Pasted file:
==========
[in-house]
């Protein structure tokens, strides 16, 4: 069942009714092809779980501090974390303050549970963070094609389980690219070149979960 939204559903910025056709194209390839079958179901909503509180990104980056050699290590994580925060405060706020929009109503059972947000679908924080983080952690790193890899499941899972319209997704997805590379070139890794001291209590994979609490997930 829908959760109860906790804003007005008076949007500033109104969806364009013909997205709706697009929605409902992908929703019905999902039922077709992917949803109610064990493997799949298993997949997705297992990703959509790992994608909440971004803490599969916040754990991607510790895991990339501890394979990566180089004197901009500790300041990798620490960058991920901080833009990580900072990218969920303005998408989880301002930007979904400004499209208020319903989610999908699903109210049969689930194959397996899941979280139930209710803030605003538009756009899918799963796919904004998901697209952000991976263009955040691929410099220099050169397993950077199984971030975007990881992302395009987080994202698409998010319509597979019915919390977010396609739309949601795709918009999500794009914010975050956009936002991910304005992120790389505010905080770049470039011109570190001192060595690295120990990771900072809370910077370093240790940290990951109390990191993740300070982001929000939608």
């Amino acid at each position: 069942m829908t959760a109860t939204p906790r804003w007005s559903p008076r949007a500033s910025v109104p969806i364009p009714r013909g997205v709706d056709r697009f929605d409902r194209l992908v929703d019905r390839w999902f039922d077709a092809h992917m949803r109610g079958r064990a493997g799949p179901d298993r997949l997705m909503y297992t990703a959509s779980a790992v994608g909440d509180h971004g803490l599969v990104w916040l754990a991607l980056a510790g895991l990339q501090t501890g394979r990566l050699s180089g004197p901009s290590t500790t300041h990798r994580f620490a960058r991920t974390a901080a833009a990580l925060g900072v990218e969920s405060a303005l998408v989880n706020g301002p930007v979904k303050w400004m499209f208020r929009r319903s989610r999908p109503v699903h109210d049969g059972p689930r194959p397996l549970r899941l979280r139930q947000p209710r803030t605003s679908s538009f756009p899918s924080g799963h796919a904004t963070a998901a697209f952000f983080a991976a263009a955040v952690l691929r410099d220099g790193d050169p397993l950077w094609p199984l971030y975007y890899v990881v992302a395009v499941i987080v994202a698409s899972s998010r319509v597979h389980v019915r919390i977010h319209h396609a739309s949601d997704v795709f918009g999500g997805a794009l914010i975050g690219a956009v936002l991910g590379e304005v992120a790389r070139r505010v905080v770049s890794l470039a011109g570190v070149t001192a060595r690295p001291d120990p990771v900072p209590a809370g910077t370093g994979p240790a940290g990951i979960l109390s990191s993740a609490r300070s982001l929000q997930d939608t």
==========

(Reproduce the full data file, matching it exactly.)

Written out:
[in-house]
């Protein structure tokens, strides 16, 4: 069942009714092809779980501090974390303050549970963070094609389980690219070149979960 939204559903910025056709194209390839079958179901909503509180990104980056050699290590994580925060405060706020929009109503059972947000679908924080983080952690790193890899499941899972319209997704997805590379070139890794001291209590994979609490997930 829908959760109860906790804003007005008076949007500033109104969806364009013909997205709706697009929605409902992908929703019905999902039922077709992917949803109610064990493997799949298993997949997705297992990703959509790992994608909440971004803490599969916040754990991607510790895991990339501890394979990566180089004197901009500790300041990798620490960058991920901080833009990580900072990218969920303005998408989880301002930007979904400004499209208020319903989610999908699903109210049969689930194959397996899941979280139930209710803030605003538009756009899918799963796919904004998901697209952000991976263009955040691929410099220099050169397993950077199984971030975007990881992302395009987080994202698409998010319509597979019915919390977010396609739309949601795709918009999500794009914010975050956009936002991910304005992120790389505010905080770049470039011109570190001192060595690295120990990771900072809370910077370093240790940290990951109390990191993740300070982001929000939608």
């Amino acid at each position: 069942m829908t959760a109860t939204p906790r804003w007005s559903p008076r949007a500033s910025v109104p969806i364009p009714r013909g997205v709706d056709r697009f929605d409902r194209l992908v929703d019905r390839w999902f039922d077709a092809h992917m949803r109610g079958r064990a493997g799949p179901d298993r997949l997705m909503y297992t990703a959509s779980a790992v994608g909440d509180h971004g803490l599969v990104w916040l754990a991607l980056a510790g895991l990339q501090t501890g394979r990566l050699s180089g004197p901009s290590t500790t300041h990798r994580f620490a960058r991920t974390a901080a833009a990580l925060g900072v990218e969920s405060a303005l998408v989880n706020g301002p930007v979904k303050w400004m499209f208020r929009r319903s989610r999908p109503v699903h109210d049969g059972p689930r194959p397996l549970r899941l979280r139930q947000p209710r803030t605003s679908s538009f756009p899918s924080g799963h796919a904004t963070a998901a697209f952000f983080a991976a263009a955040v952690l691929r410099d220099g790193d050169p397993l950077w094609p199984l971030y975007y890899v990881v992302a395009v499941i987080v994202a698409s899972s998010r319509v597979h389980v019915r919390i977010h319209h396609a739309s949601d997704v795709f918009g999500g997805a794009l914010i975050g690219a956009v936002l991910g590379e304005v992120a790389r070139r505010v905080v770049s890794l470039a011109g570190v070149t001192a060595r690295p001291d120990p990771v900072p209590a809370g910077t370093g994979p240790a940290g990951i979960l109390s990191s993740a609490r300070s982001l929000q997930d939608t």